United States Navy personnel posted in Japan are under a nationwide ban from drinking alcohol after a petty officer in Okinawa allegedly caused a drunk driving accident. The petty officer, Aimee Mejia, was seen driving down the wrong side of the road before colliding with two vehicles; the accident left one local resident with a broken bone. Authorities reported that Meija's blood alcohol concentration (BAC) level was roughly six times the legal limit in Japan, which is only 0.03%.
In an attempt to prevent future incidents and calm the people of Okinawa, the United States Navy command ordered that all personnel in Japan be banned from drinking alcohol until further notice. Whether a soldier is on-base or off, they are not to drink any alcohol whatsoever. The order also barred where personnel may travel, limiting off-base excursions to only necessary commutes and errands, such as buying supplies or picking children up from school. Additional training courses about alcohol safety will be mandatory for all personnel in Japan as well.
Recent History of Unease
The accident, which occurred in early June 2016, has triggered additional protests from Okinawans. For years, the southern region of Japan has expressed its desires to have United States military personnel removed from the region due to controversies and crimes. At the time of the recent collision, protests were already underway after a civilian military employee in Okinawa was accused of murdering a young local woman.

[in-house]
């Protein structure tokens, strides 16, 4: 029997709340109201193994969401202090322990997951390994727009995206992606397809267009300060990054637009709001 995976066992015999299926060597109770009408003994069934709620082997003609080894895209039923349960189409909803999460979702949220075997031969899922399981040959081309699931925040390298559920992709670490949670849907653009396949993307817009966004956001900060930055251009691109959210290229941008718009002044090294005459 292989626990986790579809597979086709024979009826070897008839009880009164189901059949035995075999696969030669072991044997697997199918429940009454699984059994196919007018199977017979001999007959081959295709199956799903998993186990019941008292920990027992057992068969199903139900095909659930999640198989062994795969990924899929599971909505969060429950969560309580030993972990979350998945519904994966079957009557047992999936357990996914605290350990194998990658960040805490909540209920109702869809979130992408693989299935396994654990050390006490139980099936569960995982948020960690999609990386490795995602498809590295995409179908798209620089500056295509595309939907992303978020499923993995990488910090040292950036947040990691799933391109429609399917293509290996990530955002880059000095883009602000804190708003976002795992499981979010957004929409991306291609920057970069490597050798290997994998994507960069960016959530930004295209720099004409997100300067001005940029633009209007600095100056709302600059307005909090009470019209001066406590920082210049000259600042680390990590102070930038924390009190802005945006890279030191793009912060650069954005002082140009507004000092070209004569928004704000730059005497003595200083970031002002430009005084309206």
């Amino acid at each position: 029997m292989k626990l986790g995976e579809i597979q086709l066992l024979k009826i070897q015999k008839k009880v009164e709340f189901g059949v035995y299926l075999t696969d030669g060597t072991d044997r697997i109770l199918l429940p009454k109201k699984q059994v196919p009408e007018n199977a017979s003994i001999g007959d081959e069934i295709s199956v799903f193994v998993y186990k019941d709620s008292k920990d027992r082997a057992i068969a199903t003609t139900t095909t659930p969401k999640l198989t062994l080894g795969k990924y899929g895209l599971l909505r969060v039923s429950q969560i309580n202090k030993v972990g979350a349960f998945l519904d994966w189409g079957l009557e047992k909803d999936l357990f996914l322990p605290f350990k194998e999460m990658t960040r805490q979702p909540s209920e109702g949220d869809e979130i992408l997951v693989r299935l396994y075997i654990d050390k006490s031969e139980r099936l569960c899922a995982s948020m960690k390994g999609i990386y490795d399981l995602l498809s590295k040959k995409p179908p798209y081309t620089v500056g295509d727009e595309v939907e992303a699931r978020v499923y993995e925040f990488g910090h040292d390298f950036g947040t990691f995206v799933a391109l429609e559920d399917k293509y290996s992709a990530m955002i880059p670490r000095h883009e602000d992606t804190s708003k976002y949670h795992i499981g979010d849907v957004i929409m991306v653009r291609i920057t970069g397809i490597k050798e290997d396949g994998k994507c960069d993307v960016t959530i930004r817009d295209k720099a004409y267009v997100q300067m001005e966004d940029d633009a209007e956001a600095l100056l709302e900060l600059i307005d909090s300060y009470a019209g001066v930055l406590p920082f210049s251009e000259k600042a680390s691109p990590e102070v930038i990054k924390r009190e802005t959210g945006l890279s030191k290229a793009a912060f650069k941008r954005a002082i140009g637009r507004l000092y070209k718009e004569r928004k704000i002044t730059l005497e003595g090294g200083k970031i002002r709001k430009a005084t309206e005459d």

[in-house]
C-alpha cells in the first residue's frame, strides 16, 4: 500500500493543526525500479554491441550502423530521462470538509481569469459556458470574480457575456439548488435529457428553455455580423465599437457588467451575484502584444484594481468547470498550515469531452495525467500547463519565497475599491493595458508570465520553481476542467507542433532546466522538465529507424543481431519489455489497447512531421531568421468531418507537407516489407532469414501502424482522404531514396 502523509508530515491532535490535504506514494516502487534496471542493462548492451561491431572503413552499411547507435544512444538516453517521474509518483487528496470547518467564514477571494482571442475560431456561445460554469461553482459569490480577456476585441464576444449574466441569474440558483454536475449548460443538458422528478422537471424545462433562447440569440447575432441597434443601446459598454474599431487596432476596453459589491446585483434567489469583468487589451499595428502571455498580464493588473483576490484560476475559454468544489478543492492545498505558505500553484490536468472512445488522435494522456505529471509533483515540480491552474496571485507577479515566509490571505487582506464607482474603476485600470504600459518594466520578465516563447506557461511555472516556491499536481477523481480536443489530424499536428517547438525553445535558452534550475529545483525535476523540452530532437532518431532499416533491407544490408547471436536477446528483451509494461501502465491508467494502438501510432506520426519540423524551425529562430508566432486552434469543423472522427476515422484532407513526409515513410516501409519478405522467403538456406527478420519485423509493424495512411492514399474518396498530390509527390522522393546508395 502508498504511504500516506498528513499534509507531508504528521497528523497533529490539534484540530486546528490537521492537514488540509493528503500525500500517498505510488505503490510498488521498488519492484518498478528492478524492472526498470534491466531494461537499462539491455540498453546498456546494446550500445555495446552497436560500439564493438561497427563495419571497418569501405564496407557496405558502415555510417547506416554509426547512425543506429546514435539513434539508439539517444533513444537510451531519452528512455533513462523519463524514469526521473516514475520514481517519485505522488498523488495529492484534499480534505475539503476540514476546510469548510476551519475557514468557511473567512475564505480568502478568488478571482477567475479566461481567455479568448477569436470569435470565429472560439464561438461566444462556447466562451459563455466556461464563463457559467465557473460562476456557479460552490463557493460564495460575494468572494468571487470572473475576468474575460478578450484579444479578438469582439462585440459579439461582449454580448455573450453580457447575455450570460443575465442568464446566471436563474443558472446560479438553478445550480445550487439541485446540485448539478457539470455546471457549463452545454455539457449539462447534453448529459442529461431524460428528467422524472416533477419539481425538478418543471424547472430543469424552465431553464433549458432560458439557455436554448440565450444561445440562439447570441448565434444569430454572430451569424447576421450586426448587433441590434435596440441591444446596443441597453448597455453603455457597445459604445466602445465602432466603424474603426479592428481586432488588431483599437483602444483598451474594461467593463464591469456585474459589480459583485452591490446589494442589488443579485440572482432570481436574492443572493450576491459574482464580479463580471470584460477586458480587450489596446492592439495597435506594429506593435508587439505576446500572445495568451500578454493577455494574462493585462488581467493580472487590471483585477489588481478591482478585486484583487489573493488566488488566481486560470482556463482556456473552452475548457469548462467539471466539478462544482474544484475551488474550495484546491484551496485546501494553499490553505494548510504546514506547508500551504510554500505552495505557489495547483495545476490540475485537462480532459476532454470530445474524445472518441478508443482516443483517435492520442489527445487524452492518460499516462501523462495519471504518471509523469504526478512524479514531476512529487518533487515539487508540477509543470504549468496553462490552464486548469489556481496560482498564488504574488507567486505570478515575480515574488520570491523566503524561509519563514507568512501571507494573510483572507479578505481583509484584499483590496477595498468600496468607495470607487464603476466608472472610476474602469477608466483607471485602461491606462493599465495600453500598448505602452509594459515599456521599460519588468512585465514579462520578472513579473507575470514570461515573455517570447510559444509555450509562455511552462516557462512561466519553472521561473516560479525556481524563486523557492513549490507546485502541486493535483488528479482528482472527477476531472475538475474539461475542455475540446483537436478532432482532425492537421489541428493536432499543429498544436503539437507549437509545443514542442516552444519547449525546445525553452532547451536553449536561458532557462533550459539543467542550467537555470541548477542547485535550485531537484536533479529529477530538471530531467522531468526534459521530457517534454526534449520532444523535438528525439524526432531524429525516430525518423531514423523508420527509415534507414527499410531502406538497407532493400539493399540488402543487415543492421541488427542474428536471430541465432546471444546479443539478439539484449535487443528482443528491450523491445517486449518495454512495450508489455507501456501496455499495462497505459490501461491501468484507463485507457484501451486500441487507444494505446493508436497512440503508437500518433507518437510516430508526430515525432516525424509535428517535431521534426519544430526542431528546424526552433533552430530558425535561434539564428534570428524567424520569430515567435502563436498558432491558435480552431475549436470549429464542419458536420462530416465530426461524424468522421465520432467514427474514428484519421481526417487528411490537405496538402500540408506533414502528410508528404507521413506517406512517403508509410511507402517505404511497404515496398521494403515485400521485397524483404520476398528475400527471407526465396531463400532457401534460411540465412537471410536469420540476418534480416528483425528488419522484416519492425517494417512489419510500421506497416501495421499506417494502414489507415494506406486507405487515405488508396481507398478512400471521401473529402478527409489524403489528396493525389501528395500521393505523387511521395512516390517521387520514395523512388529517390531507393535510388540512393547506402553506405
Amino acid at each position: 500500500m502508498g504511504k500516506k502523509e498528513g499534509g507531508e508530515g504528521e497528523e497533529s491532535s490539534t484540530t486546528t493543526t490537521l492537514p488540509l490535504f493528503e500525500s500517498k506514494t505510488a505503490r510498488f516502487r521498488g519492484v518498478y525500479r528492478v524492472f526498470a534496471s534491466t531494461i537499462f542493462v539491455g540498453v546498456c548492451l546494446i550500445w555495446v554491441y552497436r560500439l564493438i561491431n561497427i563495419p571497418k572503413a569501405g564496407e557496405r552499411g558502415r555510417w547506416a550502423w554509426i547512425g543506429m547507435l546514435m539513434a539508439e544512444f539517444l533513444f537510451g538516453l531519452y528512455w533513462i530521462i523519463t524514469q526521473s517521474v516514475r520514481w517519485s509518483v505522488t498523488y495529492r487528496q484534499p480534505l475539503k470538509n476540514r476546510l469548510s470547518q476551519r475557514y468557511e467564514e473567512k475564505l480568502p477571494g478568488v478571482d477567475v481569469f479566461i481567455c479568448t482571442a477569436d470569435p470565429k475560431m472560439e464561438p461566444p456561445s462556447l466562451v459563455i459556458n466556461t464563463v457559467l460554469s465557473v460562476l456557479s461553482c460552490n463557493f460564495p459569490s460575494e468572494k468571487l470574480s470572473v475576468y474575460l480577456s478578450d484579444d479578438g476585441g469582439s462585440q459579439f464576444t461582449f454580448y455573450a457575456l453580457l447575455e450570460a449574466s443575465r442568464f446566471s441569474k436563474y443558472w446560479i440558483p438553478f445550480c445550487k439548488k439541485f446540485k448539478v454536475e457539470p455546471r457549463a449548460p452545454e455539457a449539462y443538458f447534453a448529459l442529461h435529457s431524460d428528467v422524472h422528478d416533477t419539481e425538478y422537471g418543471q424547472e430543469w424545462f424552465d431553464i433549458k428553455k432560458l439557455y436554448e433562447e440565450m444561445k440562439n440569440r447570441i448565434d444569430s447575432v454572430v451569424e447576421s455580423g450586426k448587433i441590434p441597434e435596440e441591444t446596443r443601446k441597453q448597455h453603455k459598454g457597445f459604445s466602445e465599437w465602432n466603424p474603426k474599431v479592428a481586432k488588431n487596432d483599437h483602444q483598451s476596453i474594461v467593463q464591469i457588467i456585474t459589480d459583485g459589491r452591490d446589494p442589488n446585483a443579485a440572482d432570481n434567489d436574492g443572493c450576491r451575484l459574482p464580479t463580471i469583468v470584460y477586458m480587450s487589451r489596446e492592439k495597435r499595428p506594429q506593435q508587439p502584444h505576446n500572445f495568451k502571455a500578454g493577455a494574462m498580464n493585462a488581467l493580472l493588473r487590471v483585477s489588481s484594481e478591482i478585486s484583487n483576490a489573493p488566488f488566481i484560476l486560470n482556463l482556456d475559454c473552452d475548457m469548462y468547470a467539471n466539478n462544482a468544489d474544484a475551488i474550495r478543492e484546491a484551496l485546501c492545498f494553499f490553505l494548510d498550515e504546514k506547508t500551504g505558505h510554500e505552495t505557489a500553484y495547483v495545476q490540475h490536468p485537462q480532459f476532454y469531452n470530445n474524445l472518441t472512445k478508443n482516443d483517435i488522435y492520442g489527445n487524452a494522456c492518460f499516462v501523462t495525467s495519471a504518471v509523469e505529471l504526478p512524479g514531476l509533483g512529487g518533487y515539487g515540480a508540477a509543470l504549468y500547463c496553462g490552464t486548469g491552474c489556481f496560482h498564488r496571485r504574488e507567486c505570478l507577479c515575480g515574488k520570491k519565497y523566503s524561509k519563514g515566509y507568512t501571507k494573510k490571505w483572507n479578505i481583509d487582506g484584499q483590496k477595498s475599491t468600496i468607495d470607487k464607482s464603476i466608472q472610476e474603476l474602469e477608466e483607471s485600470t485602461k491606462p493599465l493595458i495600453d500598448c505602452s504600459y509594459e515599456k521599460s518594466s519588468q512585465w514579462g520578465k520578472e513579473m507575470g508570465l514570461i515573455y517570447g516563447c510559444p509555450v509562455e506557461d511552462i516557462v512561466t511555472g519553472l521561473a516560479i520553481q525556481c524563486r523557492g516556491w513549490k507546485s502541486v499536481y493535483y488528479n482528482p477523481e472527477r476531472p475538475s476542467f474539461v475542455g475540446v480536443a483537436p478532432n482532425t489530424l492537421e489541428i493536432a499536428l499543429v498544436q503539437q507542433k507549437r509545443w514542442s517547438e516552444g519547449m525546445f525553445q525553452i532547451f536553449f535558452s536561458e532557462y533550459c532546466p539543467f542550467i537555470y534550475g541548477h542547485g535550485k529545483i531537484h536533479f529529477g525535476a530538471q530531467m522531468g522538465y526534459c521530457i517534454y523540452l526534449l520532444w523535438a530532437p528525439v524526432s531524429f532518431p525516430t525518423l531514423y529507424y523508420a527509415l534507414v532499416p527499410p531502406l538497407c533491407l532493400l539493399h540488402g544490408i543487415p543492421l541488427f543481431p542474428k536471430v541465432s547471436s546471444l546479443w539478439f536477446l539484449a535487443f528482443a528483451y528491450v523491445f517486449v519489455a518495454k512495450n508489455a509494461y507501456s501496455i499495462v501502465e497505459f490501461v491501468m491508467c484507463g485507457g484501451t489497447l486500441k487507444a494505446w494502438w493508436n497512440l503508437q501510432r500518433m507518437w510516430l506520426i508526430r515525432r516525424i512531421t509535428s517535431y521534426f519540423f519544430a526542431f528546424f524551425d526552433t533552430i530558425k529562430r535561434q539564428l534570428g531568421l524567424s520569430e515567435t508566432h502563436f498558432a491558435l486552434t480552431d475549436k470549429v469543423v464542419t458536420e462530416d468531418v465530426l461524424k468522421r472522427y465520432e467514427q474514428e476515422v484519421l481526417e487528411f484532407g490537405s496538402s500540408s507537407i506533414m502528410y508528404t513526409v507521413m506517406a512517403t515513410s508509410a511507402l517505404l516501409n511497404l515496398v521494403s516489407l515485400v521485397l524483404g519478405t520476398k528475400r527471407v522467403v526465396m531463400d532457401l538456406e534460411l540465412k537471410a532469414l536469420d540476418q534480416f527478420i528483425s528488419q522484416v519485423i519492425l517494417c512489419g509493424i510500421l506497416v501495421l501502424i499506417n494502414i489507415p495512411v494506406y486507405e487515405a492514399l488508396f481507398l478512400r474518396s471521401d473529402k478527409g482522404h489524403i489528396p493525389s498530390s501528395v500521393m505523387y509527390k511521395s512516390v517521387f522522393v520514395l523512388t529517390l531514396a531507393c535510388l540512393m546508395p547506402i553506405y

With so many Okinawans concerned for their safety with American soldiers in their backyard, the incident has reached Prime Minister Shinzo Abe, who was openly upset about it. President Barack Obama apparently had a conversation with him during the G7 summit in Japan regarding what can be done about the American military presence in the country.
An ongoing investigation into the crash, and the alleged murder, is being conducted by Japanese and American officials. Both Petty Officer Meija and the personnel member tied to the murder case should be given the opportunity to defend themselves in criminal or military court.
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News update: The Navy has since lifted the complete ban of alcohol on and off base for personnel stationed in Japan, much earlier than Okinawan residents expected, further causing disagreements and public outrage. Navy officers are permitted to imbibe alcohol so long as it is not past 10:00 PM; any low ranking officers must be accompanied by another personnel member when off-base. July 4th celebrations on Japanese naval bases have been canceled, however.